“Animals and fish that will make your heart soar and bring a smile to your face. Creatures that seem to behave like humans – playing, looking into our souls – while reminding us that they are wild, unpredictable beings.

“Giant tortoises that slowly amble through vast fields of green grass as they have for centuries and quickly retreat into their shells when you get too close for their comfort. Many of these massive creatures will remain on this earth long after you and I are gone.

“Enormous green sea turtles that float suspended in the clear, warm waters and stare into your eyes as you swim past, as curious about us as we are about them.

“Sea lions that swim close to you, checking to make sure you are watching before they dive beneath the waves and thrill you with their dances in the water.

“Massive sting rays that lie on the ocean floor, gently flapping their huge wings as they feed on tiny crustaceans that remain hidden to a human eye.

“Volcanoes that leave us stunned into silence with their enormous potential for horrible destruction while reminding us that it was their unfathomable power that created the very islands upon which we walk. Miles and miles of black lava that flowed from the volcanoes’ mouths, in some places covered by fields of thick grass and groves of trees that over many, many years have staked a claim where life seems impossible.

“The Galapagos is the faint of smell of fish in the air, of food cooking in the tiny restaurants along the dusty streets and the salty taste of ocean air upon our lips.

“It is the playful antics of sea lion pups that, like you, are finding its way in this complex world. It is the ballet they dance together in the water, and the flight they take when the joy of it all causes them to leap from the water and flip back into its embrace. It is the carefree happiness you see in them as they surf upon a wave to the shore.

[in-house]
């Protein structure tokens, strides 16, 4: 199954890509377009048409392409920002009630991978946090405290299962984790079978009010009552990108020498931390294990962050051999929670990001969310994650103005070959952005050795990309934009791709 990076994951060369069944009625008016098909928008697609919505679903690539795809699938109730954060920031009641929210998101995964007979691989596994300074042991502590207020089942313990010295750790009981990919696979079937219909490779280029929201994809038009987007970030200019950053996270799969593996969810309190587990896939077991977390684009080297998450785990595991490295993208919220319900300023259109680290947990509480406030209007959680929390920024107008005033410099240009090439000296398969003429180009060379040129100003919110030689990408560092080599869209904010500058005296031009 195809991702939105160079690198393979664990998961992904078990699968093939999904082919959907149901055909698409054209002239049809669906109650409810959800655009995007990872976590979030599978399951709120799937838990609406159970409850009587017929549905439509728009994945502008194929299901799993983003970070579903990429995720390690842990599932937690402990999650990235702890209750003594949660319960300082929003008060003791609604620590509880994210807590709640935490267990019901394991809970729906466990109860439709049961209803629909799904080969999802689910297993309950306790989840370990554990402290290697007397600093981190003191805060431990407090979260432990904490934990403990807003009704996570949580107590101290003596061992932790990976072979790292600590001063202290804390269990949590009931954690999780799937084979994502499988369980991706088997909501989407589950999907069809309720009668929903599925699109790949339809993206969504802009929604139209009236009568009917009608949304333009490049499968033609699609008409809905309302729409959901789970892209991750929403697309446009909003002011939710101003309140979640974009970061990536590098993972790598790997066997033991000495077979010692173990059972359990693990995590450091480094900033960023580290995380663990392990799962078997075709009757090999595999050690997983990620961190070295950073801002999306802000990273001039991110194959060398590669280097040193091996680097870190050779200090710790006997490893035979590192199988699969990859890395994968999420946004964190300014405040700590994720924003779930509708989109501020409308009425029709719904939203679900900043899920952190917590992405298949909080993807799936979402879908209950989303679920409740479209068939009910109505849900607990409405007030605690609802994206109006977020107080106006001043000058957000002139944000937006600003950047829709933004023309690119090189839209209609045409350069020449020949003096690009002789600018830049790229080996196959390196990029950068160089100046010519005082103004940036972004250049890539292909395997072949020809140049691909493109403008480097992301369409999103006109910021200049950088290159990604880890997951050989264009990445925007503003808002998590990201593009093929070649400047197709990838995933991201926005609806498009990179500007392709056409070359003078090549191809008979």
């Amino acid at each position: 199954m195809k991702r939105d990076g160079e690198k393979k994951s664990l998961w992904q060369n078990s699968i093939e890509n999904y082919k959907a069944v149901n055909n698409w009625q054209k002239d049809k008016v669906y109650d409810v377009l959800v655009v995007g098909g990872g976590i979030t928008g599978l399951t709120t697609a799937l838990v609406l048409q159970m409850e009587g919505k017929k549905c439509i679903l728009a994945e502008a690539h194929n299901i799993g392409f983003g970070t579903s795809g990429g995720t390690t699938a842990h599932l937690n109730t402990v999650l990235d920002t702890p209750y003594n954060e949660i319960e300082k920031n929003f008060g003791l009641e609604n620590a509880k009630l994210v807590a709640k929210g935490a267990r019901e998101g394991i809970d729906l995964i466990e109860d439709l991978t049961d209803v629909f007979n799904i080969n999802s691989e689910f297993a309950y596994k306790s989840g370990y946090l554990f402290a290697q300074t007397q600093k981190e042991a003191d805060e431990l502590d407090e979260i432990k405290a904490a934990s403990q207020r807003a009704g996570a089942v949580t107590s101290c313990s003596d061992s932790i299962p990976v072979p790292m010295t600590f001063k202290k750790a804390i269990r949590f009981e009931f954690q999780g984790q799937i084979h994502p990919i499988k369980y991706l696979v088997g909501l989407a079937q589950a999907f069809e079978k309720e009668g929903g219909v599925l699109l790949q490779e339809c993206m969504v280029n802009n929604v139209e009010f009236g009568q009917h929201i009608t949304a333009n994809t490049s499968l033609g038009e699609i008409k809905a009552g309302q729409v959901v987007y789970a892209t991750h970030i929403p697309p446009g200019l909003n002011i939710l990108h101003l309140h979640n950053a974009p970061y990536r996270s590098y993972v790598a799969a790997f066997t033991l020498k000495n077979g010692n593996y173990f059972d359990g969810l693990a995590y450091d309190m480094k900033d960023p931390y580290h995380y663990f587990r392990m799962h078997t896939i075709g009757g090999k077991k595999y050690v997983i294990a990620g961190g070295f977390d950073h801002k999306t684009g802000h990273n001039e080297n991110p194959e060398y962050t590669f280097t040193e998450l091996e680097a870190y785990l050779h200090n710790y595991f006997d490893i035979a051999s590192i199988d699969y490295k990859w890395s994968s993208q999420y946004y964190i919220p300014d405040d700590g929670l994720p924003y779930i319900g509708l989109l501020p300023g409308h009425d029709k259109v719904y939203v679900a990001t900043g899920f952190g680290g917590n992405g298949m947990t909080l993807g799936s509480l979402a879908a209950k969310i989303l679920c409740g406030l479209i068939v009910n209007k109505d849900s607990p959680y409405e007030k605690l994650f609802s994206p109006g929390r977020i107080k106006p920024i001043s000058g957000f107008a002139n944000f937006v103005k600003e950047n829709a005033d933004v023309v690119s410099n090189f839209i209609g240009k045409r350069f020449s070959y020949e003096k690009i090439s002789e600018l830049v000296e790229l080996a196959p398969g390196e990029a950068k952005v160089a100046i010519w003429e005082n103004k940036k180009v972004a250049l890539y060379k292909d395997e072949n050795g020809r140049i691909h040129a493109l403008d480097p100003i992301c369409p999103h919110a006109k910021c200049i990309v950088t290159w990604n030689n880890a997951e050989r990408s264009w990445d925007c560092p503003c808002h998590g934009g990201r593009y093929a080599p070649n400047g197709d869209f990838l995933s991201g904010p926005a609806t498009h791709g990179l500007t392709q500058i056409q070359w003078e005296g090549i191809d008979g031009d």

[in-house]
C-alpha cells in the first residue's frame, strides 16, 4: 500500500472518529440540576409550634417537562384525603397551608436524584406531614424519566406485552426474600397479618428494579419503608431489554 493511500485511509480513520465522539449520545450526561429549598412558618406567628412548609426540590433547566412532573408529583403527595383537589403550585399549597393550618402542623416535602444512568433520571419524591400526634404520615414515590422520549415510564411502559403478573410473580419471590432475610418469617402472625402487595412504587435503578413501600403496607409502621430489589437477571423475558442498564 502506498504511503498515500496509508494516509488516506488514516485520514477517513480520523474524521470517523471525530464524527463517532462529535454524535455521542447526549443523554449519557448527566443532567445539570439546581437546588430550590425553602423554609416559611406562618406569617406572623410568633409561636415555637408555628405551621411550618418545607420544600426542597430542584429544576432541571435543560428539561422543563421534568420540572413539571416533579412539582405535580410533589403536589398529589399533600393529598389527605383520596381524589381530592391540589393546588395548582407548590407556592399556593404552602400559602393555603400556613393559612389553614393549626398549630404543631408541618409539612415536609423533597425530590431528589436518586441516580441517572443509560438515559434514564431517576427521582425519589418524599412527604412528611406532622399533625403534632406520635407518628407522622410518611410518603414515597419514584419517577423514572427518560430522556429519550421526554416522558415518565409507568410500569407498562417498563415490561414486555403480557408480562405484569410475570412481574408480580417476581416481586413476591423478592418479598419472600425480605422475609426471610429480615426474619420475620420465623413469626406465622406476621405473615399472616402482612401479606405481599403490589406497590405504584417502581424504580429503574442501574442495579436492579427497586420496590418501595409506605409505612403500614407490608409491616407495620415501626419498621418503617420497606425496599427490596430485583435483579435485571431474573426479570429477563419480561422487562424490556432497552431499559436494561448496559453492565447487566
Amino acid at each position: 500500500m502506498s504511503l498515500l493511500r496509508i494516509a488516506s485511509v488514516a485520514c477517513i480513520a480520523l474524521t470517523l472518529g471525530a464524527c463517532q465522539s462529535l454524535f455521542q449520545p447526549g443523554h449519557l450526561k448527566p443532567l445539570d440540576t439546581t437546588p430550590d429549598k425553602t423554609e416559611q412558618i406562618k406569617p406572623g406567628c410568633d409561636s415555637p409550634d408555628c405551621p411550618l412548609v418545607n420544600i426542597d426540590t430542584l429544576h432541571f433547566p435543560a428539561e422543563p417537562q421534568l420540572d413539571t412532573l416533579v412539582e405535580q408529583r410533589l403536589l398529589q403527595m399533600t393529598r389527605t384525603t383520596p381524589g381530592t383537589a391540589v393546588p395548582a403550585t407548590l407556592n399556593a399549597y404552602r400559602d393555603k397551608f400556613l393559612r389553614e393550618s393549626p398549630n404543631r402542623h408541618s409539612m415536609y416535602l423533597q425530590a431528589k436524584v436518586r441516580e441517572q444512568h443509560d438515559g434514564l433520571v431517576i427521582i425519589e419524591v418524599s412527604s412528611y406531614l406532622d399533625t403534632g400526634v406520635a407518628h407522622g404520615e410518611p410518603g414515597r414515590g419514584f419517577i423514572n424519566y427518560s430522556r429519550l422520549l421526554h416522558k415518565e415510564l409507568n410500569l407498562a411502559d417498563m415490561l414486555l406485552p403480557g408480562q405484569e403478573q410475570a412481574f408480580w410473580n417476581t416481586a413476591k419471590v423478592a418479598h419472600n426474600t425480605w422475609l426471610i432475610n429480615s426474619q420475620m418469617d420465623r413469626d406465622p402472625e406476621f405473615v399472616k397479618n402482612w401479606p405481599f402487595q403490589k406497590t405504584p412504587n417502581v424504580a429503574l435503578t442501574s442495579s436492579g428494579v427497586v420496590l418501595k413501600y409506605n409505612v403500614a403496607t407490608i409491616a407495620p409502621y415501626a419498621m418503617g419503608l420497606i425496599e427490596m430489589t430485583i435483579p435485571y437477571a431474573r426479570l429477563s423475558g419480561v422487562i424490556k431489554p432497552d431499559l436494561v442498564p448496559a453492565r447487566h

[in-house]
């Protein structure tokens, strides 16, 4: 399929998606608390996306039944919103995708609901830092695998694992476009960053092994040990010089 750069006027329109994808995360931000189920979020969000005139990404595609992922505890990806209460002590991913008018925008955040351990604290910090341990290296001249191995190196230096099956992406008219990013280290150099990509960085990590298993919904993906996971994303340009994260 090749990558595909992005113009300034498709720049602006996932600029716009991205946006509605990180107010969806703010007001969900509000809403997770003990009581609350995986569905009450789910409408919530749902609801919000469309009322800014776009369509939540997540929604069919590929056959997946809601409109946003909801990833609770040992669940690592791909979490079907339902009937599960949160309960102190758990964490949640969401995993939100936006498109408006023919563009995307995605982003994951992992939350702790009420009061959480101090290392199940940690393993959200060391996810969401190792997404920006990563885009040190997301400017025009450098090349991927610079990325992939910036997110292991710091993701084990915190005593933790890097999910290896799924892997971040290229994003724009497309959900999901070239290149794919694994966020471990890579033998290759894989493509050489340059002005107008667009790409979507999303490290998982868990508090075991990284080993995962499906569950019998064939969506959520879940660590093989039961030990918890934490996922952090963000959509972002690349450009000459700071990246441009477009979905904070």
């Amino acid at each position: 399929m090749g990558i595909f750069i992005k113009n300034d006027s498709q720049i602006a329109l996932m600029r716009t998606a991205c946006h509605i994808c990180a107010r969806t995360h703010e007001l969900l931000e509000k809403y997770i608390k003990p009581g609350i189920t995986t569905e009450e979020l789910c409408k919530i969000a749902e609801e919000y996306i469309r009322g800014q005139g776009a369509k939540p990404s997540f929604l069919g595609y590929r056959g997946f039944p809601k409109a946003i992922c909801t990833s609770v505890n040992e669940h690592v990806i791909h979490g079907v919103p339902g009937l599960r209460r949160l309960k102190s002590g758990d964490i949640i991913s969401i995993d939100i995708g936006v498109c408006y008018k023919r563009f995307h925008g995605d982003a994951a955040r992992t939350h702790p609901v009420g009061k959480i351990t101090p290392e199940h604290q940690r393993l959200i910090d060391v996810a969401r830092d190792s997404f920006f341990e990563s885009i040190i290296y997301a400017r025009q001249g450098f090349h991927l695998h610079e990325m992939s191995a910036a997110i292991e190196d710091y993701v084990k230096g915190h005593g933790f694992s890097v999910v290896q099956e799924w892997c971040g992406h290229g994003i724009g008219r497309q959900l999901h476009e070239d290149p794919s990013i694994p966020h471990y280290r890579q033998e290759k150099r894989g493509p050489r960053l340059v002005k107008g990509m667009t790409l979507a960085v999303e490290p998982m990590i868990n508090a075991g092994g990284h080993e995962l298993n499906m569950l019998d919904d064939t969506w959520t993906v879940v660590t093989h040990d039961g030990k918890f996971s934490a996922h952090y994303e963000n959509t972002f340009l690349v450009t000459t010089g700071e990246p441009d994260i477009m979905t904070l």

“It is the amusing, bee-like buzzing of penguins in the water, their oversized flippers propelling their tiny bodies in impossible patterns as they dart and swirl in the clear blue waters.

“It is white-tipped sharks taking refuge in a tiny crevice in the black rock at the back of a bay where the waters are calmer, warmer. They spend the days at rest, quiet bystanders to another hectic day all around them. Years ago, people could swim among them without fear, as these sharks are friendly to humans. At night, though, they return to the deep, to hunt and feed, causing fish to flee frantically from their sharp teeth and powerful jaws.

“That’s life for the animals and fish in the Galapagos: swimming, flying, diving, feeding, resting, and mating to produce more life so the cycles can repeat.

“For humans? We get to enjoy them all, swimming with them, walking with them, and just watching as they live their lives.

“Does that tell you what the Galapagos is like, my boy?”

“It does, Grandpa, but only a little bit. I think I need to see it for myself.”

“And so you shall, my boy. And so you shall.”